Immersive Roleplay 101: the essential guide

Updated
A headshot of Andruid, shaded blue.
By Andruid

Writer, roleplayer, storyteller, and nerd who tries to live by Bill and Ted wisdom, i.e. "Be excellent to each other." 

Table of Contents

    Someone recently asked me to write a guide to immersive roleplay, and I thought that was a pretty good idea. Then, I remembered that I’d already written one several years ago for a roleplay-intensive (RPI) game. Today, I present to you my updated version of the guide, modified for a broader audience.

    In this guide, I provide a definition of immersive roleplay suitable for text-based gamers.

    I explain when and why you might want to work on immersion, as well as common behaviors that can detract from it. I also suggest 10 do’s and don’ts to keep in mind during your next roleplay scene.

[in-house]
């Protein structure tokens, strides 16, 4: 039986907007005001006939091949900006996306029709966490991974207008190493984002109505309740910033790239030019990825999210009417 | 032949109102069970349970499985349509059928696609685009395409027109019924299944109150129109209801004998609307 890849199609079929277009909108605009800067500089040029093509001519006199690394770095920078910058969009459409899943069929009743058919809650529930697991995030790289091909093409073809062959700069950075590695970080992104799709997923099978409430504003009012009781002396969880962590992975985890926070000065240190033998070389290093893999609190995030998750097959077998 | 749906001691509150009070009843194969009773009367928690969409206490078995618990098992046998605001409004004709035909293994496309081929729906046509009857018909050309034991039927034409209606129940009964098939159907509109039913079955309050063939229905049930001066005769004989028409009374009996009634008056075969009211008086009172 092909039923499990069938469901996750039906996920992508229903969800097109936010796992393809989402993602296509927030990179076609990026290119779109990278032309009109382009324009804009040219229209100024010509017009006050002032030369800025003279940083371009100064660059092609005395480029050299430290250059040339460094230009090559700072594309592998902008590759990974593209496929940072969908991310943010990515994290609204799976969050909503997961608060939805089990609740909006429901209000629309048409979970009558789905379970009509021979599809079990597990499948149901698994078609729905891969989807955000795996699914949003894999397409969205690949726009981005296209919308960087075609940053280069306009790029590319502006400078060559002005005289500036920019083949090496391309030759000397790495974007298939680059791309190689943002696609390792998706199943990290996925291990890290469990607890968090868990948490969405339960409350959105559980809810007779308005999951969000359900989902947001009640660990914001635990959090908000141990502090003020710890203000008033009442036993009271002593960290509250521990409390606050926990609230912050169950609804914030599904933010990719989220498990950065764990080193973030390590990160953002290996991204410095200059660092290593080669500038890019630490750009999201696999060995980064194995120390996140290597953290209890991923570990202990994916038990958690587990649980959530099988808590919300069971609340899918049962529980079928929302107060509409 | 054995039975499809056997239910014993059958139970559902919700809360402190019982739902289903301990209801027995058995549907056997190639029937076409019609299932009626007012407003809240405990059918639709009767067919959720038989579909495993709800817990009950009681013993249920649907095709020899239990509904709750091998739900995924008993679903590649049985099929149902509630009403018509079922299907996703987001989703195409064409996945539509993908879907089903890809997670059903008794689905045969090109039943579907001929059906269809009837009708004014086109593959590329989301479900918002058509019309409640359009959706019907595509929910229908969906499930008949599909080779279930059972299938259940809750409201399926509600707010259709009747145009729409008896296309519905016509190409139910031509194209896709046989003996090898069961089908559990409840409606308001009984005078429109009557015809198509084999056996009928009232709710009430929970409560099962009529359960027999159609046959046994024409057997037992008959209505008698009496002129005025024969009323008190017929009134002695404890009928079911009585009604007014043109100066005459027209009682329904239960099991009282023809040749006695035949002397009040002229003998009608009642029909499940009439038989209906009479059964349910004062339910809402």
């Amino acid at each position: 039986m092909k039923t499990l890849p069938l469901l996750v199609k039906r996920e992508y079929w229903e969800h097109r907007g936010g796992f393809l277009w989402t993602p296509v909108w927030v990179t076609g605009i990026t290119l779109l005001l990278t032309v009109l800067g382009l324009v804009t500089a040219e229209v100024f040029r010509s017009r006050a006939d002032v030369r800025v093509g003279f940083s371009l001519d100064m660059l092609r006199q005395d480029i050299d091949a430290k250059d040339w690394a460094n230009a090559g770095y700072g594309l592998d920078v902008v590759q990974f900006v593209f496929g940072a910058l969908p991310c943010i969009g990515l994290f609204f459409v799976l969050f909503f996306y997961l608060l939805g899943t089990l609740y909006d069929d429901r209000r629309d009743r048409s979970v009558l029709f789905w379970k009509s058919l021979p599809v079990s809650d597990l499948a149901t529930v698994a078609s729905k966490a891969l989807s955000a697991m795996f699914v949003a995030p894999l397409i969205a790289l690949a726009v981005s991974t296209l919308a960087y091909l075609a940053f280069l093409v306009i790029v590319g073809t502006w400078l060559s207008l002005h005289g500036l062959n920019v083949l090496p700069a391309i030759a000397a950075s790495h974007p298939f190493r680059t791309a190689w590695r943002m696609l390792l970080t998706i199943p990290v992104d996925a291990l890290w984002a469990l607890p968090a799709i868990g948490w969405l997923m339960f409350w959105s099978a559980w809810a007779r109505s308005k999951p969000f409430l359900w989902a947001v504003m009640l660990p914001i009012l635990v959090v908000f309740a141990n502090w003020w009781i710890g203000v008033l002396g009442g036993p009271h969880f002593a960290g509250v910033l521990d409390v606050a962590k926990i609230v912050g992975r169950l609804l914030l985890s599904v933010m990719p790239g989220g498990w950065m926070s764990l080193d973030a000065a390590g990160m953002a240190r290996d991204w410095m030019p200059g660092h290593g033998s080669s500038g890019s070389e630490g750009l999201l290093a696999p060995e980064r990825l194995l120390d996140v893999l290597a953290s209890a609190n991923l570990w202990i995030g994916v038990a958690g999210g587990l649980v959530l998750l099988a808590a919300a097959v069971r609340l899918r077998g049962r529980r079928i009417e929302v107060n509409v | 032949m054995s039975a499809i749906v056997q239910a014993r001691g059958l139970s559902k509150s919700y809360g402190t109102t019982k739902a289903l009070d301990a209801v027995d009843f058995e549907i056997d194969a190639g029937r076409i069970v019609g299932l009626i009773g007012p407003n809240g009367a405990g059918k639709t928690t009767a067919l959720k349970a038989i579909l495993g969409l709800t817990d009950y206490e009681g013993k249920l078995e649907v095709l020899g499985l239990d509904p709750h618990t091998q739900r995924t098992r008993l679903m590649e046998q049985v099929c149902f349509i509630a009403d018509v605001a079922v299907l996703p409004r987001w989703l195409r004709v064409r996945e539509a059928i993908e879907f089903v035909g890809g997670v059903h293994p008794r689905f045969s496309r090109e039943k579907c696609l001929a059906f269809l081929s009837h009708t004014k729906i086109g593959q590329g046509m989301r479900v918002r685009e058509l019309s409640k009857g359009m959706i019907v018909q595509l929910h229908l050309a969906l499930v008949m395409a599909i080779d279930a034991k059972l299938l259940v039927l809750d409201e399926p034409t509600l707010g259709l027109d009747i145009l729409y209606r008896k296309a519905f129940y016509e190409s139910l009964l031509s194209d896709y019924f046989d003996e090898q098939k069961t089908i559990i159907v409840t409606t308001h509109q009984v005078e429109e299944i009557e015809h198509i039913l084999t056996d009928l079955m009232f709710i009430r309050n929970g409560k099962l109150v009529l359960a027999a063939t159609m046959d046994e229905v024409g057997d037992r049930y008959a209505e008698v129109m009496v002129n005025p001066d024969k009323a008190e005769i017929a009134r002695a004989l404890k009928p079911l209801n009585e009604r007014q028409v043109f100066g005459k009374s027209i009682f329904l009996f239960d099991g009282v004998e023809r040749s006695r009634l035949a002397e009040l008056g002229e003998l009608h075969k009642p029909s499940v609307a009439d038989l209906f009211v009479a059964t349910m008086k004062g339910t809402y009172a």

If you’ve never roleplayed before, I recommend starting with my Beginner’s guide, first.

    What is immersive roleplay?

    Immersive roleplay is any roleplay (RP) that allows players to focus fully on their character, the setting, and the story.

    Contrary to what some might think, immersive roleplay doesn’t require paragraphs of prose. Immersive RP can be quick and snappy, too, if that’s what a game’s roleplay culture supports.

    The key is that players are able to immerse themselves in the game’s setting as if they are really there. To that end, immersive RP minimizes out-of-character (OOC) references, chatter, and other distractions that would remind players that they’re merely playing a game.

    At the same time, immersive RP brings the game’s setting to life through plausible characters, engaging stories, and collaborative worldbuilding.

    A floating city with futuristic buildings.